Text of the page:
The National Science Foundation has awarded a $500,000 grant to FIU’s Division of Information Technology to create and build a dedicated network for the university’s researchers.
This new network — which is a scientific network within the university’s existing network — is known as a science DMZ, or science demilitarized zone. It will be optimized for high-performance scientific use rather than for general-purpose business systems.
“This NSF funding for FIU will enhance our ability to support researchers at the state, national and international levels,” says Robert Grillo, vice president and chief information officer for the Division of Information Technology. The award was effective Oct. 1 and runs through Sept. 30, 2014.
The project, titled “Campus Cyberinfrastructure-Network Infrastructure Engineering (CC-NIE) Network Infrastructure: FlowSurge: Supporting Science Data Flows Towards Discovery, Innovation and Education,” will be carried out under the direction of Julio Ibarra, Heidi Alvarez and Maria Rosa Drake from the Division of IT, along with Eric Johnson from the School of Computer Science.
The network will be supported by technology that is gaining adoption in research environments referred to as OpenFlow and Software Defined Networking (SDN). FIU’s project, called FlowSurge, will enable the university’s Division of IT to “scale the network, or dynamically allocate network resources to researchers, very quickly,” according to Grillo. Presently, university employees all use the same network, regardless of the type of work they are performing, leaving little opportunity to adjust the network in a nimble fashion for the benefit of the researchers.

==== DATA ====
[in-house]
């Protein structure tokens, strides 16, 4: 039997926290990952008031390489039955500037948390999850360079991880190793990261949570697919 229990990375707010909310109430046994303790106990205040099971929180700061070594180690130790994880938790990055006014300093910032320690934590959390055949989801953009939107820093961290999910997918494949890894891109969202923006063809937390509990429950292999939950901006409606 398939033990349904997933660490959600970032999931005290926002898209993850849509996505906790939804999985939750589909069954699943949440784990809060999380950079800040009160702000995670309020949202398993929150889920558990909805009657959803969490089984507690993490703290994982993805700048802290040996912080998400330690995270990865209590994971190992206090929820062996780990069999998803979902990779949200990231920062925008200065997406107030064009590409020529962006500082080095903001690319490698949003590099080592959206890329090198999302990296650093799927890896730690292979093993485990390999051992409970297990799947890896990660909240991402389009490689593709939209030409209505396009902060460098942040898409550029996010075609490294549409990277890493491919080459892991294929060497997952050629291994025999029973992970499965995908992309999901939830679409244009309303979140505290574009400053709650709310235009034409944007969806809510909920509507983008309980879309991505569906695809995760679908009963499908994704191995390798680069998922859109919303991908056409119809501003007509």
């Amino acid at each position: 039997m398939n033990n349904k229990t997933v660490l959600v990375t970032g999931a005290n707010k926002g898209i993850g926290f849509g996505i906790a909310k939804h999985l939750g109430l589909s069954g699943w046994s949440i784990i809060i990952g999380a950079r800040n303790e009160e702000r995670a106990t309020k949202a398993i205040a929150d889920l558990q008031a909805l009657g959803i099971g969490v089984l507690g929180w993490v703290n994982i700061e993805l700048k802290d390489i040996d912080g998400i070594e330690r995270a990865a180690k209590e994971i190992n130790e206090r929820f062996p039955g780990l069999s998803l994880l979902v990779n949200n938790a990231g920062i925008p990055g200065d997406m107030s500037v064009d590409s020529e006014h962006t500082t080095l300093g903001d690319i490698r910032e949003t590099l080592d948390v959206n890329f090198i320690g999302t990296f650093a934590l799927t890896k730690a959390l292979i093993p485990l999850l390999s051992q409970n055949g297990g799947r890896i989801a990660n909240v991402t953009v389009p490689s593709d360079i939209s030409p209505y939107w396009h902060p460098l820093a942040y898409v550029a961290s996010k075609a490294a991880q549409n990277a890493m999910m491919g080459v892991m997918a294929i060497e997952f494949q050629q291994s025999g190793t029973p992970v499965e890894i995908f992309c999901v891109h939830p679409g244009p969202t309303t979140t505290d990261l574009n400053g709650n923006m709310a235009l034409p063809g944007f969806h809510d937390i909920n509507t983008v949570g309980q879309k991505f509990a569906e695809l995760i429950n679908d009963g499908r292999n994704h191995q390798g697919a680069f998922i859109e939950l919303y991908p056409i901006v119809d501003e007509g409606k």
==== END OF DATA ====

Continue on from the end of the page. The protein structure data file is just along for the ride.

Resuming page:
“Right now, we have to collaborate with the researchers if large amounts of data sets need to be processed,” explains Grillo. “With this new network, a researcher will have more flexibility to process their work independent of the requirements of a traditional campus network. This will be an enormous improvement for everyone involved.”
The work of researchers typically involves the transfer of high-volume data sets and remote experiment control, necessitating the need for the creation of a science DMZ.